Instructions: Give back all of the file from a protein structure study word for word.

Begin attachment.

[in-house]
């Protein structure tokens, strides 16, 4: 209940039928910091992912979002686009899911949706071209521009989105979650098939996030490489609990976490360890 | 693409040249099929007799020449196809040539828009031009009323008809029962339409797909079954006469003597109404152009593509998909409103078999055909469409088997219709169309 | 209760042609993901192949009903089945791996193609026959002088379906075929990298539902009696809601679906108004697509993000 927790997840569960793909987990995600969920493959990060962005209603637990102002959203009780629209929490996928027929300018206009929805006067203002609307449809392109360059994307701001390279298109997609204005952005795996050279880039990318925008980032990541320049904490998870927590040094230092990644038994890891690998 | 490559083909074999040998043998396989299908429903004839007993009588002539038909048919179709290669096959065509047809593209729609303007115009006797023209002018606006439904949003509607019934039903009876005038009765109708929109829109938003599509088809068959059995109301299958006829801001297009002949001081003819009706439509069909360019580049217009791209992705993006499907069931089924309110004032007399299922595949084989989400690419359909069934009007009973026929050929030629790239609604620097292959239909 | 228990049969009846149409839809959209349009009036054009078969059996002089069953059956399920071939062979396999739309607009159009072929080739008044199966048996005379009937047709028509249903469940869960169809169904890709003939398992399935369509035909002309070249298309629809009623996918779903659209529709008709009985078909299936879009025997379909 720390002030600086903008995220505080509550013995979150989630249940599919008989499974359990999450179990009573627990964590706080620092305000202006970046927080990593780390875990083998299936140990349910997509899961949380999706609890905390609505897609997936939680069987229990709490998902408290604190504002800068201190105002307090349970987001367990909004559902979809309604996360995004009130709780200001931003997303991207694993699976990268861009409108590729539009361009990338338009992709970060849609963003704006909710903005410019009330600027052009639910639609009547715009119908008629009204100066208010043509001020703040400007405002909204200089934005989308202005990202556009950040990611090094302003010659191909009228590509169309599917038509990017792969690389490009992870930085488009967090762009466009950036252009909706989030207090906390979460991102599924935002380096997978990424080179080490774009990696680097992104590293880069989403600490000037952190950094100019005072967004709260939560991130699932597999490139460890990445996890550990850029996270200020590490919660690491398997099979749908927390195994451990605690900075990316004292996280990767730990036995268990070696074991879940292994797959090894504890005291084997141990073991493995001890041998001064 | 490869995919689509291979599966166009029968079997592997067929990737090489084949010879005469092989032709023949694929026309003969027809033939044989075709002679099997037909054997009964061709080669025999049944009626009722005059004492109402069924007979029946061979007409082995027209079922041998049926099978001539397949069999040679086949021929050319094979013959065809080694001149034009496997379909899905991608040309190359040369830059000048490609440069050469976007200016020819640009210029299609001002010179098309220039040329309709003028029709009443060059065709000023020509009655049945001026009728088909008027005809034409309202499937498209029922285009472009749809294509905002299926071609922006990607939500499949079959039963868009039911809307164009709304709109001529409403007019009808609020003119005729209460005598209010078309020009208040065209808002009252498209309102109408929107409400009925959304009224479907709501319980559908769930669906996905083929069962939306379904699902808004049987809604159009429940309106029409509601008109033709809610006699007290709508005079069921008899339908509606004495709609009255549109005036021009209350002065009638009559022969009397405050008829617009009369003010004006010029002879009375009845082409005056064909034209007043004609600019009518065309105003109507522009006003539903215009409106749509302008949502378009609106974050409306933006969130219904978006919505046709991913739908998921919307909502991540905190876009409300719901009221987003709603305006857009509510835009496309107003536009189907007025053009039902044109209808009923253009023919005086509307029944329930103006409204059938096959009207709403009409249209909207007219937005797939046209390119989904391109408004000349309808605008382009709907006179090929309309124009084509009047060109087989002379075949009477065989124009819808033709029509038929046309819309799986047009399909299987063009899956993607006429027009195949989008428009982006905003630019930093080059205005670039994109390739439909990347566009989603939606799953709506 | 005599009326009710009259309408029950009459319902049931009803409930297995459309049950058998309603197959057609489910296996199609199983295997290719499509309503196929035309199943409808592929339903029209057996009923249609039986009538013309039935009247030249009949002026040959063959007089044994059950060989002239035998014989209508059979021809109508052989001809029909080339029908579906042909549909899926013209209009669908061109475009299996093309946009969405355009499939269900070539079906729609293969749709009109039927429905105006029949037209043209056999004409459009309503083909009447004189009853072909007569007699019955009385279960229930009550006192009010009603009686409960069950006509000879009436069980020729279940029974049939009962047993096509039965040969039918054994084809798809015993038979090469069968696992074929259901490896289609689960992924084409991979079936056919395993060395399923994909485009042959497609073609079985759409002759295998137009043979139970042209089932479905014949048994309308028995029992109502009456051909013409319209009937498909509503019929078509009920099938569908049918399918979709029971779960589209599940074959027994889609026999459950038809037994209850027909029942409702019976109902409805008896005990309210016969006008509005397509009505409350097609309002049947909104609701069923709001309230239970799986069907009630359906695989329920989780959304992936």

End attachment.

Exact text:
[in-house]
């Protein structure tokens, strides 16, 4: 209940039928910091992912979002686009899911949706071209521009989105979650098939996030490489609990976490360890 | 693409040249099929007799020449196809040539828009031009009323008809029962339409797909079954006469003597109404152009593509998909409103078999055909469409088997219709169309 | 209760042609993901192949009903089945791996193609026959002088379906075929990298539902009696809601679906108004697509993000 927790997840569960793909987990995600969920493959990060962005209603637990102002959203009780629209929490996928027929300018206009929805006067203002609307449809392109360059994307701001390279298109997609204005952005795996050279880039990318925008980032990541320049904490998870927590040094230092990644038994890891690998 | 490559083909074999040998043998396989299908429903004839007993009588002539038909048919179709290669096959065509047809593209729609303007115009006797023209002018606006439904949003509607019934039903009876005038009765109708929109829109938003599509088809068959059995109301299958006829801001297009002949001081003819009706439509069909360019580049217009791209992705993006499907069931089924309110004032007399299922595949084989989400690419359909069934009007009973026929050929030629790239609604620097292959239909 | 228990049969009846149409839809959209349009009036054009078969059996002089069953059956399920071939062979396999739309607009159009072929080739008044199966048996005379009937047709028509249903469940869960169809169904890709003939398992399935369509035909002309070249298309629809009623996918779903659209529709008709009985078909299936879009025997379909 720390002030600086903008995220505080509550013995979150989630249940599919008989499974359990999450179990009573627990964590706080620092305000202006970046927080990593780390875990083998299936140990349910997509899961949380999706609890905390609505897609997936939680069987229990709490998902408290604190504002800068201190105002307090349970987001367990909004559902979809309604996360995004009130709780200001931003997303991207694993699976990268861009409108590729539009361009990338338009992709970060849609963003704006909710903005410019009330600027052009639910639609009547715009119908008629009204100066208010043509001020703040400007405002909204200089934005989308202005990202556009950040990611090094302003010659191909009228590509169309599917038509990017792969690389490009992870930085488009967090762009466009950036252009909706989030207090906390979460991102599924935002380096997978990424080179080490774009990696680097992104590293880069989403600490000037952190950094100019005072967004709260939560991130699932597999490139460890990445996890550990850029996270200020590490919660690491398997099979749908927390195994451990605690900075990316004292996280990767730990036995268990070696074991879940292994797959090894504890005291084997141990073991493995001890041998001064 | 490869995919689509291979599966166009029968079997592997067929990737090489084949010879005469092989032709023949694929026309003969027809033939044989075709002679099997037909054997009964061709080669025999049944009626009722005059004492109402069924007979029946061979007409082995027209079922041998049926099978001539397949069999040679086949021929050319094979013959065809080694001149034009496997379909899905991608040309190359040369830059000048490609440069050469976007200016020819640009210029299609001002010179098309220039040329309709003028029709009443060059065709000023020509009655049945001026009728088909008027005809034409309202499937498209029922285009472009749809294509905002299926071609922006990607939500499949079959039963868009039911809307164009709304709109001529409403007019009808609020003119005729209460005598209010078309020009208040065209808002009252498209309102109408929107409400009925959304009224479907709501319980559908769930669906996905083929069962939306379904699902808004049987809604159009429940309106029409509601008109033709809610006699007290709508005079069921008899339908509606004495709609009255549109005036021009209350002065009638009559022969009397405050008829617009009369003010004006010029002879009375009845082409005056064909034209007043004609600019009518065309105003109507522009006003539903215009409106749509302008949502378009609106974050409306933006969130219904978006919505046709991913739908998921919307909502991540905190876009409300719901009221987003709603305006857009509510835009496309107003536009189907007025053009039902044109209808009923253009023919005086509307029944329930103006409204059938096959009207709403009409249209909207007219937005797939046209390119989904391109408004000349309808605008382009709907006179090929309309124009084509009047060109087989002379075949009477065989124009819808033709029509038929046309819309799986047009399909299987063009899956993607006429027009195949989008428009982006905003630019930093080059205005670039994109390739439909990347566009989603939606799953709506 | 005599009326009710009259309408029950009459319902049931009803409930297995459309049950058998309603197959057609489910296996199609199983295997290719499509309503196929035309199943409808592929339903029209057996009923249609039986009538013309039935009247030249009949002026040959063959007089044994059950060989002239035998014989209508059979021809109508052989001809029909080339029908579906042909549909899926013209209009669908061109475009299996093309946009969405355009499939269900070539079906729609293969749709009109039927429905105006029949037209043209056999004409459009309503083909009447004189009853072909007569007699019955009385279960229930009550006192009010009603009686409960069950006509000879009436069980020729279940029974049939009962047993096509039965040969039918054994084809798809015993038979090469069968696992074929259901490896289609689960992924084409991979079936056919395993060395399923994909485009042959497609073609079985759409002759295998137009043979139970042209089932479905014949048994309308028995029992109502009456051909013409319209009937498909509503019929078509009920099938569908049918399918979709029971779960589209599940074959027994889609026999459950038809037994209850027909029942409702019976109902409805008896005990309210016969006008509005397509009505409350097609309002049947909104609701069923709001309230239970799986069907009630359906695989329920989780959304992936």